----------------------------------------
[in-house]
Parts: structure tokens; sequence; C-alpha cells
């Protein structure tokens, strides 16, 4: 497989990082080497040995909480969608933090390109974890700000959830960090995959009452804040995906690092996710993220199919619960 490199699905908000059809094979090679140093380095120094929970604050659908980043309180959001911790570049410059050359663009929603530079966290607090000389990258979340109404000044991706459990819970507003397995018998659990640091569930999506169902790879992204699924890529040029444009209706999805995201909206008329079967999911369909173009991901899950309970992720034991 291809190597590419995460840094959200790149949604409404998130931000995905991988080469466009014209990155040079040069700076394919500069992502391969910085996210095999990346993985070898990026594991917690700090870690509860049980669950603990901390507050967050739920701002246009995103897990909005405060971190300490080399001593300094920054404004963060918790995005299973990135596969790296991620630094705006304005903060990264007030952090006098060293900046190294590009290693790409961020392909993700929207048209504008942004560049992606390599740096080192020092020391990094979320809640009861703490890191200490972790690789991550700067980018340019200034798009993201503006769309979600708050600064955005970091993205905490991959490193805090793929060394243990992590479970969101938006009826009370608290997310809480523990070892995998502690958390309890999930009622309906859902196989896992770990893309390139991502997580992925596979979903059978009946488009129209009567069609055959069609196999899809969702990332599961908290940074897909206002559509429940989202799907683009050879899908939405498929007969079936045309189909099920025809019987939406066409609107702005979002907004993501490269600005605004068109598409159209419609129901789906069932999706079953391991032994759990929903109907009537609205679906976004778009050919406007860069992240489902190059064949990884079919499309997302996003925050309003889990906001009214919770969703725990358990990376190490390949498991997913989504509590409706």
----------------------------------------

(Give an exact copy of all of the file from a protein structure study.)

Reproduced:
[in-house]
Parts: structure tokens; sequence; C-alpha cells
């Protein structure tokens, strides 16, 4: 497989990082080497040995909480969608933090390109974890700000959830960090995959009452804040995906690092996710993220199919619960 490199699905908000059809094979090679140093380095120094929970604050659908980043309180959001911790570049410059050359663009929603530079966290607090000389990258979340109404000044991706459990819970507003397995018998659990640091569930999506169902790879992204699924890529040029444009209706999805995201909206008329079967999911369909173009991901899950309970992720034991 291809190597590419995460840094959200790149949604409404998130931000995905991988080469466009014209990155040079040069700076394919500069992502391969910085996210095999990346993985070898990026594991917690700090870690509860049980669950603990901390507050967050739920701002246009995103897990909005405060971190300490080399001593300094920054404004963060918790995005299973990135596969790296991620630094705006304005903060990264007030952090006098060293900046190294590009290693790409961020392909993700929207048209504008942004560049992606390599740096080192020092020391990094979320809640009861703490890191200490972790690789991550700067980018340019200034798009993201503006769309979600708050600064955005970091993205905490991959490193805090793929060394243990992590479970969101938006009826009370608290997310809480523990070892995998502690958390309890999930009622309906859902196989896992770990893309390139991502997580992925596979979903059978009946488009129209009567069609055959069609196999899809969702990332599961908290940074897909206002559509429940989202799907683009050879899908939405498929007969079936045309189909099920025809019987939406066409609107702005979002907004993501490269600005605004068109598409159209419609129901789906069932999706079953391991032994759990929903109907009537609205679906976004778009050919406007860069992240489902190059064949990884079919499309997302996003925050309003889990906001009214919770969703725990358990990376190490390949498991997913989504509590409706």